In reflection, Claire’s response to our efforts to “help” her was not unlike the response many people demonstrate to me when making a case for Christianity. Like my pets, each individual has basic needs and desires. Those needs are frequently tempered by generations of family history and experience. Each person is “driven” by their perceived mission or purpose, filtered through their view of the world. Even further, some of us require daily treatment for our needs to be met or our illnesses to be abated.  Truth is much like the medication my dogs require on a regular basis. Even though it is frequently not palatable, it is still the truth. I can disguise it is some way to seem more acceptable, more comfortable to swallow, or even absorbed more efficiently. But to greet reality, the truth has to be consumed on a daily basis. Just like my pets’ health, we must be diligent in our monitoring and administration of facts every day.

Here is a true story, a real-life example that I experienced in the exam room with a pet owner recently. The conversation started like this:

Client: “Hey, Doctor, Fluffy has been scratching and chewing herself to pieces, and she is not better from the last time she was here.”

Me: ” She had a really severe flea infestation and allergic reaction to the flea bites along with a secondary bacterial infection. I still see some fleas on her. Did you treat her with the flea medication, treat your house and yard, and give her the antibiotics and allergy medications?”

Client: “Well, not exactly. ”

Me: “What do you mean by ‘not exactly’ ?”

Client: “What I mean is we still have some left. We gave it to her, and she was not getting better on Monday after we saw you on Saturday.”

Me: “I understand. So what you did not do, did not work, and you are unhappy that what I prescribed for you did not provide immediate results, though it was prescribed for two weeks to accomplish what you did not do.”

Client: “Well you said it doc, not me.”

Me: “Have you ever heard of Abbott and Costello?”

Client: “No, are they doctor friends of yours?”

Me: “Excuse me, I’ll be right back.”

Needless to say, the truth will reveal itself in the strangest ways. Although my client was genuine and well-meaning, his expectations for results were immediate, and he missed the overall goal we had in mind. Sometimes in the busyness of practice life, I have to remind myself to walk the client through the process and let them see the endpoint that we mutually wish to arrive.  Where I failed in this process was in “throwing the ball where my client could catch it.” Sometimes in our attempt to convey knowledge, which in essence is our understanding of multiple truths, we forget to inform others where we are traveling. In making our case for Christianity, it is crucial to convey wisdom in the context of knowledge. Of course, we must have the ultimate goal in mind of the Gospel. To get to the particulars of that conversation, the skeptical person must be given the opportunity to understand not only what we believe, but why we know it to be a valid assertion.

For my client, the presence of fleas or infection may be secondary to the simple persistence of his dog’s constant itch. Today’s culture demands immediate gratification. We microwave our meals. We use search engines to acquire information instantaneously. Facetime and texting provide real-time communication. In fact, I have experienced instances where I prescribe or recommend a product to a customer, and before I can print the prescription label, the client has already compared prices and cross-checked my recommendation on Google or Amazon. So why are we not surprised that a skeptic will want instant validation of our assertions concerning Christianity?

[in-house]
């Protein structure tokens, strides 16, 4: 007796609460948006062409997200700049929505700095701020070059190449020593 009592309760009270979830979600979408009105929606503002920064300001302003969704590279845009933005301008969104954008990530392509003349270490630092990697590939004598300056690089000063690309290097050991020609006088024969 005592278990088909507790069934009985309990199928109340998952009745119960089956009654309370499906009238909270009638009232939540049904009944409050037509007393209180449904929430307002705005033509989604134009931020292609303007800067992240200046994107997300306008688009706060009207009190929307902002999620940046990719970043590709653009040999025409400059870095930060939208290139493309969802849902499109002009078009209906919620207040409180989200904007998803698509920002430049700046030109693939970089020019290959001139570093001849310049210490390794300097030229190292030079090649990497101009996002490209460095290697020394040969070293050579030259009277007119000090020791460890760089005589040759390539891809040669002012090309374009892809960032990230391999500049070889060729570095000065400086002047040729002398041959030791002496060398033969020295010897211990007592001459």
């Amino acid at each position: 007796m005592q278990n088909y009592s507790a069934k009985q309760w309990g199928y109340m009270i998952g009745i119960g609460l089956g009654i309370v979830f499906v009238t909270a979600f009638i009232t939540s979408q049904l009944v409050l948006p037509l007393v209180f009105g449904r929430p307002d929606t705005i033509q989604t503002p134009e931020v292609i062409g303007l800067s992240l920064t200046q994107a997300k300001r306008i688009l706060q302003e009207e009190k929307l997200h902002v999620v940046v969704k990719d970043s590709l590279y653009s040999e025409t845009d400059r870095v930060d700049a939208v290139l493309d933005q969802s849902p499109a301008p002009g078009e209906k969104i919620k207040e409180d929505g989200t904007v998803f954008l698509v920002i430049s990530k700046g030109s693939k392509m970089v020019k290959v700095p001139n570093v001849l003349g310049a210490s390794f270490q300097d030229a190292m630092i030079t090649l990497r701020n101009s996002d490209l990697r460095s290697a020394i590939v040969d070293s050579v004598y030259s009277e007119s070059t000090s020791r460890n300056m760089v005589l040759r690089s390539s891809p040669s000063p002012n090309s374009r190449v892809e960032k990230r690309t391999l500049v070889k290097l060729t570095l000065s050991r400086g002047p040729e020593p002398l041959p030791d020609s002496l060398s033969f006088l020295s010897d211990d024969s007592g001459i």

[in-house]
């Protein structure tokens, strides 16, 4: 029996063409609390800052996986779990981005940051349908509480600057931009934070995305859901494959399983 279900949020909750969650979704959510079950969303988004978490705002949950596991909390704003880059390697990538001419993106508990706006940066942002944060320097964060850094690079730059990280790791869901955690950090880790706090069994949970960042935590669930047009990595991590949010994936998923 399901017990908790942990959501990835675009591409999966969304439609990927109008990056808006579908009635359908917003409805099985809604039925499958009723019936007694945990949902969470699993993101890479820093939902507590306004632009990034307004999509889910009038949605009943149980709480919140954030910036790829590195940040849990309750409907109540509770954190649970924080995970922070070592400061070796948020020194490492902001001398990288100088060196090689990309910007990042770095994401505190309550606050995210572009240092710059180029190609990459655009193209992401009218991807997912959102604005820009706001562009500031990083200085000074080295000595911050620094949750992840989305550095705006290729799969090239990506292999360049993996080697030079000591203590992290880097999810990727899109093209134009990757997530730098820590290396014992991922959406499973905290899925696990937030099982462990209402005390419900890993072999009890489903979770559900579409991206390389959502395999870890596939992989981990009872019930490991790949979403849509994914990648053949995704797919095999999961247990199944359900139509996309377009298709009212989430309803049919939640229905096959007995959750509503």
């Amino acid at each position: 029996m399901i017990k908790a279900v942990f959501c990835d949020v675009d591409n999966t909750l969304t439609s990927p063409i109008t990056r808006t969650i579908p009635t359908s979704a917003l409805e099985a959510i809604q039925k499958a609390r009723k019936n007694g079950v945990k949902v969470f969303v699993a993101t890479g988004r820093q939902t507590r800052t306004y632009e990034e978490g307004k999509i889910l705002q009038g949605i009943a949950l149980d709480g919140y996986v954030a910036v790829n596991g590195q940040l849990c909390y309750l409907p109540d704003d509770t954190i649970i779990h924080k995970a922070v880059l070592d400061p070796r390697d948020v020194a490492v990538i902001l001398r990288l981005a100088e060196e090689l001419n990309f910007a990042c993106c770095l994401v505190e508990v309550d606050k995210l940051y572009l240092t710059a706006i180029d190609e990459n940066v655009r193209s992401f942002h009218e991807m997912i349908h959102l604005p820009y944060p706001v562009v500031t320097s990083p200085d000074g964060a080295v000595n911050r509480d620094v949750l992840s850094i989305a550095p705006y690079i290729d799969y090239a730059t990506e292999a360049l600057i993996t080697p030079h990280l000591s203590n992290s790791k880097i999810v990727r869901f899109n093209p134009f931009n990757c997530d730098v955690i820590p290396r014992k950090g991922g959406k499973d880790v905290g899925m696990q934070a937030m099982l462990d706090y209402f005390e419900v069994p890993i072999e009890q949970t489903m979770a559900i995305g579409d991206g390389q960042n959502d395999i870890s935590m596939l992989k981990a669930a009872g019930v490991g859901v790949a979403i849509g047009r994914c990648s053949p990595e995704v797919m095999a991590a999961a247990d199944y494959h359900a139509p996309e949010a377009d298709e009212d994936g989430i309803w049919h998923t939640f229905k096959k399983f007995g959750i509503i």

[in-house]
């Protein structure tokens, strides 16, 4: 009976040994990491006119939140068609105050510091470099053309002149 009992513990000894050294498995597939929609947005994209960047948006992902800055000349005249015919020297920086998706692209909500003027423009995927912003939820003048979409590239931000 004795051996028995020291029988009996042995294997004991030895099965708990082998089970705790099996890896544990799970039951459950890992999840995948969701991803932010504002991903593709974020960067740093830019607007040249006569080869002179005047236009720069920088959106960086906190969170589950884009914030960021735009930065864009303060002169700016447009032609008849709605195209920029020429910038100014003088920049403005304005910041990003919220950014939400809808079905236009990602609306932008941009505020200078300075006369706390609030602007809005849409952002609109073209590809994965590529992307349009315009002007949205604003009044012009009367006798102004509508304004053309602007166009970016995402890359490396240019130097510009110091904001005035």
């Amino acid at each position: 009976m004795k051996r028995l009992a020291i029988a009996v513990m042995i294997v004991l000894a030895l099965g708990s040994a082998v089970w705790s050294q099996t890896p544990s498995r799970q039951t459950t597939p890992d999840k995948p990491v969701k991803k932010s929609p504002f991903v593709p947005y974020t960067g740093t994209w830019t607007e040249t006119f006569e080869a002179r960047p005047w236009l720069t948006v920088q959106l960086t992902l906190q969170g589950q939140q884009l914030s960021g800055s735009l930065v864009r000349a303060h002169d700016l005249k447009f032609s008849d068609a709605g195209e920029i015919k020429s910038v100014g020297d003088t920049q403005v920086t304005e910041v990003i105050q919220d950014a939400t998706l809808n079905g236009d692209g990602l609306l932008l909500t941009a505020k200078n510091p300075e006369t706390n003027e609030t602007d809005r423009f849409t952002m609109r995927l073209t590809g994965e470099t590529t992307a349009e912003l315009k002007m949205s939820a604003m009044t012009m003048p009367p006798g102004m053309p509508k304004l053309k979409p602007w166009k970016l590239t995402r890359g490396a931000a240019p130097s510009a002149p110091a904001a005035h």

The primary solution to this problem is in the preservation of relationships. The old medical adage of “no one cares how much you know until they know how much you care” is just as valid for apologetics as for medicine. Genuine care and authenticity are the answer. We can disagree in principle but still maintain “humility and grace.” Clients return to my hospital because of our relationship, trust, and honesty. People with unanswered questions, especially our youth and the millennial generation, are seeking answers to the problems and the brokenness apparent around them. The relationship with skeptical people is identical in principle. Our goal is to relieve the”itch” that is making the skeptic so uncomfortable. We do not have to wrap it into something analogous to peanut butter to make it more palatable. Our relationship with them combined with honest, authentic answers to their questions will reveal the truth of Christianity as the medicine they have been seeking all along.

 

Reasoning Rightly About Biblical Inerrancy: Five Questions You Need to Know

Dr. Potter’s analysis is a great read.

Christian Apologetics Education

Many students I teach in Bibliology come from Christian schools, homes or have been in the Church awhile. Yet, I quickly discover they have major misconceptions about the doctrine of biblical inerrancy. One popular misconception is they think biblical inerrancy is based on an ancient reading of the Bible. That is, they think some old man or council, after collecting the biblical manuscripts read through them all, and upon not find any errors (or corrected them if they did), pronounced the Bible inerrant. Another one is that inerrancy is true simply because the Bible says so. However, neither misconception could be further from the truth.

I recognize there are things in the Bible we do not yet fully understand. Some passages are hard to interpret. Some interpretations are hotly debated. However, many things in the Bible are plain and simple. Indeed, the essential teachings or doctrines are readily agreed upon…

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If You Want to Run With the Big Dogs, You Have to Get Off of the Porch